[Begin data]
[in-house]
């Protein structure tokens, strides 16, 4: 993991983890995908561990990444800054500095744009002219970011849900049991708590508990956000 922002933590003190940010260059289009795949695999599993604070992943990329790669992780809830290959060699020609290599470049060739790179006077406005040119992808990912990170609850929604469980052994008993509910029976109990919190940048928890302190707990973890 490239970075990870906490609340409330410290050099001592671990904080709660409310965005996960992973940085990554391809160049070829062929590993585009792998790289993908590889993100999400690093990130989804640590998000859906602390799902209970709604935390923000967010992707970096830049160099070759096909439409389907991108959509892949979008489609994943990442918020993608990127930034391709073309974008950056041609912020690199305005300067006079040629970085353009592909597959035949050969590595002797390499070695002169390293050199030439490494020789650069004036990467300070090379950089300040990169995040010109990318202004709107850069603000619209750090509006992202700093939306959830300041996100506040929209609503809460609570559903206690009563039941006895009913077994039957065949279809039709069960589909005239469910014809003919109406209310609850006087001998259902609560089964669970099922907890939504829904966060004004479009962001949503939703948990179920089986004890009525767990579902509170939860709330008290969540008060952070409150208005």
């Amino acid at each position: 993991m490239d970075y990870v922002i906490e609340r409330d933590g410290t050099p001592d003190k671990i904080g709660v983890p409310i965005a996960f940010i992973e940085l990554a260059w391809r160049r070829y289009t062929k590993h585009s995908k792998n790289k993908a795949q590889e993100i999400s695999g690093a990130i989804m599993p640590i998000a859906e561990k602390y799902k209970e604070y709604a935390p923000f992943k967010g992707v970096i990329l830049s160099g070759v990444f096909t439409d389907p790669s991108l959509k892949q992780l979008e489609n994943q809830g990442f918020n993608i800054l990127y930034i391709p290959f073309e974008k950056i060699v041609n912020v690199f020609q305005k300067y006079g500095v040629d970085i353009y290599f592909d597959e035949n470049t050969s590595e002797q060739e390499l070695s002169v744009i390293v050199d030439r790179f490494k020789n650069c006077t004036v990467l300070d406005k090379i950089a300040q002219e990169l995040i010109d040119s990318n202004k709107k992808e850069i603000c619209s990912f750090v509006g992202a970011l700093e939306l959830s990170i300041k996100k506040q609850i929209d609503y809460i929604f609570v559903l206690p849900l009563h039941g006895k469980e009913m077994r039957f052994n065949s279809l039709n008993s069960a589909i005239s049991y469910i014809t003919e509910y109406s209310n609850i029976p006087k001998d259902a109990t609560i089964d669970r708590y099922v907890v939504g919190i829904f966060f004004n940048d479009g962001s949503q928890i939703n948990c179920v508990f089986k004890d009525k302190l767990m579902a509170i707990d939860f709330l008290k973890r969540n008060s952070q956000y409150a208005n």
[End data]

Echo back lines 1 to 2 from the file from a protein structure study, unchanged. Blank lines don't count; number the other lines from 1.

[in-house]
């Protein structure tokens, strides 16, 4: 993991983890995908561990990444800054500095744009002219970011849900049991708590508990956000 922002933590003190940010260059289009795949695999599993604070992943990329790669992780809830290959060699020609290599470049060739790179006077406005040119992808990912990170609850929604469980052994008993509910029976109990919190940048928890302190707990973890 490239970075990870906490609340409330410290050099001592671990904080709660409310965005996960992973940085990554391809160049070829062929590993585009792998790289993908590889993100999400690093990130989804640590998000859906602390799902209970709604935390923000967010992707970096830049160099070759096909439409389907991108959509892949979008489609994943990442918020993608990127930034391709073309974008950056041609912020690199305005300067006079040629970085353009592909597959035949050969590595002797390499070695002169390293050199030439490494020789650069004036990467300070090379950089300040990169995040010109990318202004709107850069603000619209750090509006992202700093939306959830300041996100506040929209609503809460609570559903206690009563039941006895009913077994039957065949279809039709069960589909005239469910014809003919109406209310609850006087001998259902609560089964669970099922907890939504829904966060004004479009962001949503939703948990179920089986004890009525767990579902509170939860709330008290969540008060952070409150208005």